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Funding cuts, healthcare shortage harm N.M.’s autistic children

Foreign teachers pay dearly to fill jobs in New Mexico

More than 200 foreign teachers are risking their financial security for an opportunity to work in public schools.

Years of frustration lie behind landmark school lawsuit

For Wilhelmina Yazzie, joining the groundbreaking lawsuit against New Mexico wasn’t an easy thing to do. It was the only thing to do.

How the Yazzie lawsuit could be a ‘game-changer’

Behind the recent ruling in the New Mexico school funding lawsuit is nearly a decade of evidence that the state's public schools are not only failing children, but that children will be "irreparably harmed" if schools aren’t improved.

College-focused charter network eyes New Mexico

EL PASO, Texas – The kindergarteners of IDEA Edgemere walked quietly single-file down the hall, their uniforms embroidered with the school logo, left hands behind their backs, right fingers over their lips. Shh. Emblazoned on the wall above their heads, a sign read: “We do whatever it takes.”

Charter schools target New Mexico’s at-risk students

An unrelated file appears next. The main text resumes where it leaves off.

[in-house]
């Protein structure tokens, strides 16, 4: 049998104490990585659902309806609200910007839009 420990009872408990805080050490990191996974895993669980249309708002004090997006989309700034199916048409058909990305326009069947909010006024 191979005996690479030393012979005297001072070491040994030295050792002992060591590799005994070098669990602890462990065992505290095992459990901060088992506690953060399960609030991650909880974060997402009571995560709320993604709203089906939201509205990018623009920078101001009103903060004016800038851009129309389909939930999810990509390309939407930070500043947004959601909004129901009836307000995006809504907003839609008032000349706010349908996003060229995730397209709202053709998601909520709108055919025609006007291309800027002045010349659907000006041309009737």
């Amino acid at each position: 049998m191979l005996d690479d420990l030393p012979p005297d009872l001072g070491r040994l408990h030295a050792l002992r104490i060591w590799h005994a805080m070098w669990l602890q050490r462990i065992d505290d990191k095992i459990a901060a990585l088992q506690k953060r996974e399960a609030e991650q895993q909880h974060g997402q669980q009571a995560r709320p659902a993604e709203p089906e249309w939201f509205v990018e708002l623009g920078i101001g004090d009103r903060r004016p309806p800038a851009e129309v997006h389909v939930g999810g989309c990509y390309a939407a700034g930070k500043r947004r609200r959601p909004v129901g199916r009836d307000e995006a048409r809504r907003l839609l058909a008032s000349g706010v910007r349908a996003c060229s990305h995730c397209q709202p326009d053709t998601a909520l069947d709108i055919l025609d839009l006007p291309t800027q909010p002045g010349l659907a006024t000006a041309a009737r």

Sara Tafoya never pictured herself as one of New Mexico’s at-risk students. She came from a supportive, college-educated family in Albuquerque, had once earned good grades, and entertained dreams of going to college and becoming a physical therapist.

But in her sophomore year, Tafoya “attracted bad situations,” skipping classes – sometimes for weeks at a time. By the time she found out she was pregnant at age 15, she faced a hurdle that typically derails a girl’s education.

Brain Drain: Graduates leaving New Mexico behind

No state can afford to lose high-quality, educated workers, the key ingredient for a thriving economy.

Success by degrees

Adult education can be a path to generational change. But in New Mexico, where it is estimated that a third of the adult population could benefit, only about 3 percent are served.